Therefore, seeking to narrow the issues that now need to be resolved at trial, plaintiff served on January 24, 2012 requests to admit facts and the genuineness of certain documents pursuant to Fed. R. Civ. P. 36 in order to identify and eliminate issues that the parties do not need to present to the jury for resolution. A copy of the requests is attached as Exhibit 1. By way of example, plaintiff requested that defendant admit: "The total amount of re-orders of Everyday Mathematics Products placed by California schools with defendant in 2009 was $1,378,905.69" (Request No. 1); "The genuineness of the document attached hereto as Exhibit A entitled 2009 Sales by ISBN Reorders" (Request No. 10); and "Plaintiff sold over $4,000,000 worth of defendant's Everyday Mathematics Products between January 1, 2008, and December 31, 2009" (Request No. 18). These and plaintiff's other requests do not seek to conduct discovery, but seek to obtain admissions of facts already learned through the discovery process.
Note how illogical and at war with common sense the doctrinaire McGraw-Hill position is in that context. In order to launch such a request to admit at least 30 days before the designated close of discovery deadline, as McGraw-Hill would have it, the true discovery request that seeks to ascertain the requested facts would necessarily be required to have been launched more than 60 days before that close of discovery deadline, so as to give the responding party the 30-day period that is permitted, for example, for responding to interrogatories under Rule 33(b)(2). Indeed, the launch date of the true discovery request would often have to take place a good deal more than 60 days before the close-of-discovery deadline, to allow for any possible objections to discovery and the time needed to resolve those objections.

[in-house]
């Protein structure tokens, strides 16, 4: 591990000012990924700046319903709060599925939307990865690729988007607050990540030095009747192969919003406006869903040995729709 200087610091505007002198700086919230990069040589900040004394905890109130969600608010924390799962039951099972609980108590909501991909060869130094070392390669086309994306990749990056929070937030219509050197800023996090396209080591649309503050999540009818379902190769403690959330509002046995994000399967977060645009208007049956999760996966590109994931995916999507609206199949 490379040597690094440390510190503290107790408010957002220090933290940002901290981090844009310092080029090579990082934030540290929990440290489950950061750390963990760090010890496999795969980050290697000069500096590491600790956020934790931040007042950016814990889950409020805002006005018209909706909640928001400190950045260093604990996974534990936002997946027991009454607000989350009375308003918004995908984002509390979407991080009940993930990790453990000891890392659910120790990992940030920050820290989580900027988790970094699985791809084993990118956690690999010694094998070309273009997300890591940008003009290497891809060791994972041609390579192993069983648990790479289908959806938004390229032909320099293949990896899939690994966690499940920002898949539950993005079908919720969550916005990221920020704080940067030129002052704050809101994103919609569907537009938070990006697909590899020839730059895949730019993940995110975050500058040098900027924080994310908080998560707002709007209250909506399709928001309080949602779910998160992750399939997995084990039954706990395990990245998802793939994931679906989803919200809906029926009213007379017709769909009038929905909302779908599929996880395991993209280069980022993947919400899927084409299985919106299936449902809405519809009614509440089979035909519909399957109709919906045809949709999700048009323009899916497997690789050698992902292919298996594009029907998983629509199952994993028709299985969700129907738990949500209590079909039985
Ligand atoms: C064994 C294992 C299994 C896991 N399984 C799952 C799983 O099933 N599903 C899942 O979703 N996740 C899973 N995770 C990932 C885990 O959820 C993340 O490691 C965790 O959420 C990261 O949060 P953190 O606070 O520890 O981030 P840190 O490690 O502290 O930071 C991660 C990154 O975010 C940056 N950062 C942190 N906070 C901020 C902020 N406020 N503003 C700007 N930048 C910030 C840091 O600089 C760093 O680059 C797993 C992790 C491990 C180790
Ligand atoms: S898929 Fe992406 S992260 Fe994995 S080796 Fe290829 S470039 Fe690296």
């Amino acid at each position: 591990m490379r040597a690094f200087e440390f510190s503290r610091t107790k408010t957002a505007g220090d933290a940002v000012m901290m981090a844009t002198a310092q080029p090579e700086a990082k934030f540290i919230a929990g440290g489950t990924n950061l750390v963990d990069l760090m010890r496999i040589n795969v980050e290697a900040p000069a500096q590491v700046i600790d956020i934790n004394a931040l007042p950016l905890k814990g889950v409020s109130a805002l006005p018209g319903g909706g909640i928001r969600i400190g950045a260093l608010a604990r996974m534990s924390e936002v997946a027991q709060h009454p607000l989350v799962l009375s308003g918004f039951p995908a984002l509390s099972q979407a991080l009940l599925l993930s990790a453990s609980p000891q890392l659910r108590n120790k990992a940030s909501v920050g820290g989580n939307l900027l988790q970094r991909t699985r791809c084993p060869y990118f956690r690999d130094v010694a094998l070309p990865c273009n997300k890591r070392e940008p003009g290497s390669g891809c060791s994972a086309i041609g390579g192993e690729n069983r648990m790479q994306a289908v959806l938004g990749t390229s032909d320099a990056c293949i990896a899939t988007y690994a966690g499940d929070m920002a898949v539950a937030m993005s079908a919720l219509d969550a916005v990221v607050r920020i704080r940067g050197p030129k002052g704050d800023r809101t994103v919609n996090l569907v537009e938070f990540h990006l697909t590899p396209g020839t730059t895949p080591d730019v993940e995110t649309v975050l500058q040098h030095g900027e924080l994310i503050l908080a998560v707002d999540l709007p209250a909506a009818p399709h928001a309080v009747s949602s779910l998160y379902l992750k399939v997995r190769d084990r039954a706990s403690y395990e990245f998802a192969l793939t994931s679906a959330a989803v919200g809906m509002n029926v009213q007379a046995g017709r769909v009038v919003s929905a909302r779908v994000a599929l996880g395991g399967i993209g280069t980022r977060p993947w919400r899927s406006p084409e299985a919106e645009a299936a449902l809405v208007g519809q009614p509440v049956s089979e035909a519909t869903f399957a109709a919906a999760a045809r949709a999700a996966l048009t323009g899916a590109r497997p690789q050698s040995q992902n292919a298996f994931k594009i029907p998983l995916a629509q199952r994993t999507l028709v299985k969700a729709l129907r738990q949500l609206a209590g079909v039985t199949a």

Thus what McGraw-Hill's approach would require is a conversion of the designated close-of-discovery timetable to one that is impermissibly prolonged, because it would force the requesting party to go back far enough to allow for not one but two successive 30-day intervals plus whatever time might be needed to resolve anything that is disputed. Not only logic and common sense, but also the very purpose of setting realistic and workable timetables, would be frustrated by the adoption of such a notion.
With true discovery having been completed, as is the case here,
Kelly's position is right and McGraw-Hill's is wrong.*fn2
And that being said, it is really unnecessary to parse the
various caselaw opinions that the parties have tendered.
For example, our Court of Appeals' opinion in Laborers' Pension Fund v. Blackmore Sewer Constr., Inc., 298 F.3d 600, 606 (7th Cir. 2002), which reserved the question "whether requests for admission are a discovery device or should be characterized otherwise" (id. n.2), dealt with an extreme example of the first type of request discussed here--one in which the challenged request had been served less than 30 days before the scheduled trial (a clear case of untimeliness). And the other decision by a court whose decisions are precedential, Fed. Mar. Comm'n v. S.C. State Ports Auth., 535 U.S. 743, 758 (2002), provides no real support for McGraw-Hill's inflexible approach, even apart from the context of the discussion there having posed no need to speak to the issues posed here.*fn3
In sum, Kelly's motion seeking leave to serve requests for admission is granted. As indicated earlier, it will be left to counsel to work out the particulars of implementing the requests and responses. Lastly, the previously-established schedule for the parties' development and submission of the joint proposed Final Pretrial Order will remain in place.